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Full-Text Articles in Molecular Biology

Phenotypic Characteristics Of Mucosally Transmitted Hiv-1, Nicholas F. Parrish Jan 2013

Phenotypic Characteristics Of Mucosally Transmitted Hiv-1, Nicholas F. Parrish

Publicly Accessible Penn Dissertations

Mucosal transmission accounts for the majority of new human immunodeficiency virus type 1 (HIV-1) infections and results in a genetically and phenotypically homogenous founder virus population in 60-80 percent of cases. Biological properties common to these transmitted and founder (T/F) viruses but not chronic control (CC) viruses would define key targets for microbicides and vaccines. To identify such properties, we tested 45 T/F and 52 CC envelope glycoproteins (Envs) from the best studied and most prevalent HIV-1 subtypes (B and C, respectively) in various pseudotype assays to determine their receptor and coreceptor interaction, tropism for primary CD4+ T ...


The Molecular Basis Of Substrate Recognition By The Family Of Pellino E3 Ubiquitin Ligases, Yu-San Huoh Jan 2013

The Molecular Basis Of Substrate Recognition By The Family Of Pellino E3 Ubiquitin Ligases, Yu-San Huoh

Publicly Accessible Penn Dissertations

The four mammalian Pellinos (Pellinos 1, 2, 3a, and 3b) are E3 ubiquitin ligases that have emerging roles in the regulation of Toll-like receptors, interleukin-1 receptor, T-cell receptor, Nod2, and TNF receptor signaling pathways. While each Pellino has a distinct role in facilitating various cellular processes, the underlying mechanisms by which these highly homologous proteins act selectively in these signaling pathways are not clear. In this dissertation, we elucidate the molecular basis of Pellino substrate specificity in order to gain a better understanding of the roles that individual Pellinos play in orchestrating inflammation and cell death. Pellino substrate recognition is ...


Regulators Of Mouse And Human Beta Cell Proliferation, Yang Jiao Jan 2013

Regulators Of Mouse And Human Beta Cell Proliferation, Yang Jiao

Publicly Accessible Penn Dissertations

Diabetes mellitus is an increasingly prevalent metabolic disorder that is estimated to affect over 300 million people by 2025. Common to either type 1 or type 2 diabetes is a progressive inadequacy of functional beta-cell mass. Recent studies have shown that during times of prolonged metabolic demand for insulin, the endocrine pancreas can respond by increasing beta-cell mass by beta-cell proliferation. Advances that further our knowledge of the molecular factors that control beta-cell proliferation will be crucial for understanding the homeostasis of beta-cell mass during adulthood, and are pivotal for any attempt to use instructive cues to induce the proliferation ...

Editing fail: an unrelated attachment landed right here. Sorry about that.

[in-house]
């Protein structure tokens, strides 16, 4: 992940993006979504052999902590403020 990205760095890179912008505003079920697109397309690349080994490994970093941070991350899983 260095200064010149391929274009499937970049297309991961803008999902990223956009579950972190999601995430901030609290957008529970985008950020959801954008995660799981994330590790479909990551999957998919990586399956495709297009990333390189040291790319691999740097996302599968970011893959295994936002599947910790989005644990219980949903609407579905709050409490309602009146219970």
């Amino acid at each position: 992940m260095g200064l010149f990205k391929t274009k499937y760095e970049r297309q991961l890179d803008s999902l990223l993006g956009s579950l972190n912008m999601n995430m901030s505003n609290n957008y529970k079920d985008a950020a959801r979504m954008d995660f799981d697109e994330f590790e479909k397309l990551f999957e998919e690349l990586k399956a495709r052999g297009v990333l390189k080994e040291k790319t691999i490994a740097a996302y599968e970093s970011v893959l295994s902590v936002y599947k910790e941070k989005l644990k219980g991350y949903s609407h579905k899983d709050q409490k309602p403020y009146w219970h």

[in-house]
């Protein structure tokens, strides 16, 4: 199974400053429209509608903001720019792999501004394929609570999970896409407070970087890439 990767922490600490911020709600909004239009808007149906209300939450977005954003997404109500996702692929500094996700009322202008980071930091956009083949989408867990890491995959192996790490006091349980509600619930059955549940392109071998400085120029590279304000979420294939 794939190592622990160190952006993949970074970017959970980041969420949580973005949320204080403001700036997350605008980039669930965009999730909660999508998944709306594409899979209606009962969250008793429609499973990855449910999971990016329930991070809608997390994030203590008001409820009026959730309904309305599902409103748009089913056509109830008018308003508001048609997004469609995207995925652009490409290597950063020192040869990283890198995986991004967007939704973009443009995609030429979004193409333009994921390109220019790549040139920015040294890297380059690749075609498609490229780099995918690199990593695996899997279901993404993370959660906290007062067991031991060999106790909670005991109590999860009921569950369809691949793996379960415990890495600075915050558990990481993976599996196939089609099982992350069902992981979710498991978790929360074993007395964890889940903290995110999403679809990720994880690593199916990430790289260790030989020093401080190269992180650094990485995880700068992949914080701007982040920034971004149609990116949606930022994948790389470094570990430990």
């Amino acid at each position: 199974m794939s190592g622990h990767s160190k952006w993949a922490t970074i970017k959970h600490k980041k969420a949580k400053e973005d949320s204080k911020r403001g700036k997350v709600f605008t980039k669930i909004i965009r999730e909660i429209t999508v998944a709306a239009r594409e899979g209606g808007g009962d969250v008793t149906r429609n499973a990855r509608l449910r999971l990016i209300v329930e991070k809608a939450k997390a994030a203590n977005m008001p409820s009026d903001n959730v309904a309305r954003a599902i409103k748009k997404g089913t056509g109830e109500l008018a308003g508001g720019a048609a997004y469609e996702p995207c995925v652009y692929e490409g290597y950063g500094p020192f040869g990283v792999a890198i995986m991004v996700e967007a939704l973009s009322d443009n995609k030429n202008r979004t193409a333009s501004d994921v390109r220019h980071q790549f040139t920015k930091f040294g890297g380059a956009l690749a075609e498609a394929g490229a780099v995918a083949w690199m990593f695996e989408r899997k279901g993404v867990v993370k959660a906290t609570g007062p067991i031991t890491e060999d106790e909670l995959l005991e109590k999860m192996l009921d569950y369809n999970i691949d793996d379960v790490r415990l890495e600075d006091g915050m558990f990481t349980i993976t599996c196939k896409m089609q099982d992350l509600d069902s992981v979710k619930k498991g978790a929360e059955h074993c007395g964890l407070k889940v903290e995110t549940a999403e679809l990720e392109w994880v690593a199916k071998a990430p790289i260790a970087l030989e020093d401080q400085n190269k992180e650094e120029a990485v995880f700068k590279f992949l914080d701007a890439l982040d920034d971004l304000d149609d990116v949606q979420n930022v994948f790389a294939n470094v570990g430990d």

Genome-Wide Analysis Of Rna Secondary Structure In Eukaryotes, Fan Li Jan 2013

Genome-Wide Analysis Of Rna Secondary Structure In Eukaryotes, Fan Li

Publicly Accessible Penn Dissertations

The secondary structure of an RNA molecule plays an integral role in its maturation, regulation, and function. Over the past decades, myriad studies have revealed specific examples of structural elements that direct the expression and function of both protein-coding messenger RNAs (mRNAs) and non-coding RNAs (ncRNAs). In this work, we develop and apply a novel high-throughput, sequencing-based, structure mapping approach to study RNA secondary structure in three eukaryotic organisms.

First, we assess global patterns of secondary structure across protein-coding transcripts and identify a conserved mark of strongly reduced base pairing at transcription start and stop sites, which we hypothesize helps ...


Nucleic Acid Determinants Of Cytosine Deamination By Aid/Apobec Enzymes In Immunity And Epigenetics, Christopher Nabel Jan 2013

Nucleic Acid Determinants Of Cytosine Deamination By Aid/Apobec Enzymes In Immunity And Epigenetics, Christopher Nabel

Publicly Accessible Penn Dissertations

A multitude of functions have evolved around cytosine within DNA, endowing the base with physiological significance beyond simple information storage. This versatility arises from enzymes that chemically modify cytosine to expand the potential of the genome. Cytosine can be methylated, oxidized, and deaminated to modulate transcription and immunologic diversity. At the crossroads of these modifications sit the AID/APOBEC family deaminases, which accomplish diverse functions ranging from antibody diversification and innate immunity to mRNA editing. In addition, novel roles have been proposed in oncogenesis and DNA demethylation. Behind these established and emerging physiologic activities remain important questions about the substrate ...


Novel Roles For The Tumor Suppressor Apc Through Regulation Of Gsk-3, Alexander James Valvezan Jan 2013

Novel Roles For The Tumor Suppressor Apc Through Regulation Of Gsk-3, Alexander James Valvezan

Publicly Accessible Penn Dissertations